Actress-director Jodie Foster says it was fun to have George Clooney and Julia Roberts, two most loved movie stars in Hollywood, in her financial thriller "Money Monster" as they made things easy for her.

Jodie Foster, George Clooney and Julia Roberts
Jodie Foster, George Clooney and Julia Roberts. Pics/Santa Banta

It was the "fastest paced" thriller for the 53-year-old star, who has previously directed movies like "Little Man Tate", "The Beaver" and episodes of TV shows like "Orange Is the New Black" and "House of Cards".

Clooney is also a producer on the movie, which releases in India on May 13.

"Ah, well, the two most loved movie stars in Hollywood. I mean really fun, both of them. Fun for them to be together. Easy, professional. I mean it just gets easier, honestly, any time that you work with people that have as much experience, and that are as talented as this. And in some ways it's simple. And I think both George and Julia share that."

The "Taxi Driver" star says it was "godsend" for her to have Clooney as he not only a great actor but a producer and talented director as well. "I think they love to work, but they also love to laugh and they like to keep it simple. George is also the producer on the movie, which is just a Godsend for me, to have somebody with such an experienced and talented director, who is right there to support you. And it's been wonderful having him as a partner."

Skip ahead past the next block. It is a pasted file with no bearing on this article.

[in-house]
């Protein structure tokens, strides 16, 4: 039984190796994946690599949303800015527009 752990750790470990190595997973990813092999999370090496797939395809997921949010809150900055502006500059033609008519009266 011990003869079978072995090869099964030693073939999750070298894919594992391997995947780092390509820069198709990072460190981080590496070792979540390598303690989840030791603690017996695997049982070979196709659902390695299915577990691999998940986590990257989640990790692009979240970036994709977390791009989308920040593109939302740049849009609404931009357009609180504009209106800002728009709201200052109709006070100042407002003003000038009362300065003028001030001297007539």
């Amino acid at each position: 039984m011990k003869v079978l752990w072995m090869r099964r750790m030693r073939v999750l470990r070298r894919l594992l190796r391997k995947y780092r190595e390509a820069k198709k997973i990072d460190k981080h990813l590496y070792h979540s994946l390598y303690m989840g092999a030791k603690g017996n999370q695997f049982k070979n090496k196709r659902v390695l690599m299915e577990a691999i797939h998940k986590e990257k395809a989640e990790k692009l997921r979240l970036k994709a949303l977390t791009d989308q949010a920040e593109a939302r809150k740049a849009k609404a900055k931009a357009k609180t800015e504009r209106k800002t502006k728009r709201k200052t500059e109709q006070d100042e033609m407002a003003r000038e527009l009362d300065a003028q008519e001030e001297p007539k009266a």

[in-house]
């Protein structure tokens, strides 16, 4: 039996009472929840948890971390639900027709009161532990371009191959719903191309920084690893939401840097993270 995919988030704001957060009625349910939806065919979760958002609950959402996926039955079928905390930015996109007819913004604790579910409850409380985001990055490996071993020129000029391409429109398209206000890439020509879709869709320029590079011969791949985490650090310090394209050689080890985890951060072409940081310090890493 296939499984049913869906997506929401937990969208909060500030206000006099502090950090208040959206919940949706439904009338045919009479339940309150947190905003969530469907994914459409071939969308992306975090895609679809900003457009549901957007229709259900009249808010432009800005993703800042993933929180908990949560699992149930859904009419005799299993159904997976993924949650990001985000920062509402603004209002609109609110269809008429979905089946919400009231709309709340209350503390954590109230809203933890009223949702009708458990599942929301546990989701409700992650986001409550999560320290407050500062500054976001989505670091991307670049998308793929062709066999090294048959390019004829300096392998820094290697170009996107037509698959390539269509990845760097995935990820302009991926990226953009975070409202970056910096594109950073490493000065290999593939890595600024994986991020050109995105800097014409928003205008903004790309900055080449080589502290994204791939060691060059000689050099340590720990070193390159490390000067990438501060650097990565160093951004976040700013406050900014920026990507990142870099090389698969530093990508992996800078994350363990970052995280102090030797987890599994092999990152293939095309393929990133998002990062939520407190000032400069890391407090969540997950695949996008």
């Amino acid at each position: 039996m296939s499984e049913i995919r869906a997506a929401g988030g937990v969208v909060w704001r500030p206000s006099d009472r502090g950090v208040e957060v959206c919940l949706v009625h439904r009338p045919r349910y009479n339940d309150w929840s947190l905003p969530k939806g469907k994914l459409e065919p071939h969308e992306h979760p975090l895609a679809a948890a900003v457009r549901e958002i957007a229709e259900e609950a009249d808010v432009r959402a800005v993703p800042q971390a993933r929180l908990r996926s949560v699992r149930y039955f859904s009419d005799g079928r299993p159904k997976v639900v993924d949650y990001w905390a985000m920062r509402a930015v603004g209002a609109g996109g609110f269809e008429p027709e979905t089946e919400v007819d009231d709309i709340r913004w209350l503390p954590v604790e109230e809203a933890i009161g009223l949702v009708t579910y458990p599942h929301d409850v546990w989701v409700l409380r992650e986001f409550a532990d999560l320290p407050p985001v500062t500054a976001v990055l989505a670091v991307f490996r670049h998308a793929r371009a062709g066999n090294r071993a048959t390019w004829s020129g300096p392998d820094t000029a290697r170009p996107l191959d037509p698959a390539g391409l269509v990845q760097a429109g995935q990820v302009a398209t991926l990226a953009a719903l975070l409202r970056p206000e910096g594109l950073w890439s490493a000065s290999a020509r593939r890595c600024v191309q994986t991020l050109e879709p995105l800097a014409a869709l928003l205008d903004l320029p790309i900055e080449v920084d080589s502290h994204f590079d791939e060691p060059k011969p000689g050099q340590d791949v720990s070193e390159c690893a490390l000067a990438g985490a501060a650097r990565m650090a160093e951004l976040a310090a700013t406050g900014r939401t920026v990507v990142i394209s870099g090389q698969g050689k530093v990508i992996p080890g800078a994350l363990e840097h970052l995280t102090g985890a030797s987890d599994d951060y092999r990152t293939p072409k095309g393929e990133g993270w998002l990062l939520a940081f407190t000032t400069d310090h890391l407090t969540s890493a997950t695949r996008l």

The movie, being released in India by Sony Pictures Entertainment, revolves around Lee Gates (Clooney), the charismatic host of a popular financial network show. But after he hawks a high tech stock that crashes, an irate investor (Jack O'Connell) takes Gates, his crew, and his ace producer Patty Fenn (Roberts) hostage live on air.

Foster found it exciting to explore the financial world through different perspectives in a thriller format. "It's exciting, fast-paced. I think it's the fastest paced movie I've ever done, if not ever seen. And it brings
together all of these different people in sort of a tapestry, all of their different motivations, all surrounding one idea - money - and how money in some ways is our meaning in life, is how we rate ourselves."

The entire story takes place in real-time and Foster says the focus is on this man who is looking for an answer but has been given a lot of nonsense about why he lost all his money, which certainly has an echo of reality. "I think that in our world, the financial world, we all look at it as some kind of mysterious thing that we could never understand.

"And that's really being done on purpose, to keep us away from the actual answers, to keep the middleman in some ways in control, because they have all the quote information. And to keep it as mysterious as possible so people don't start asking questions."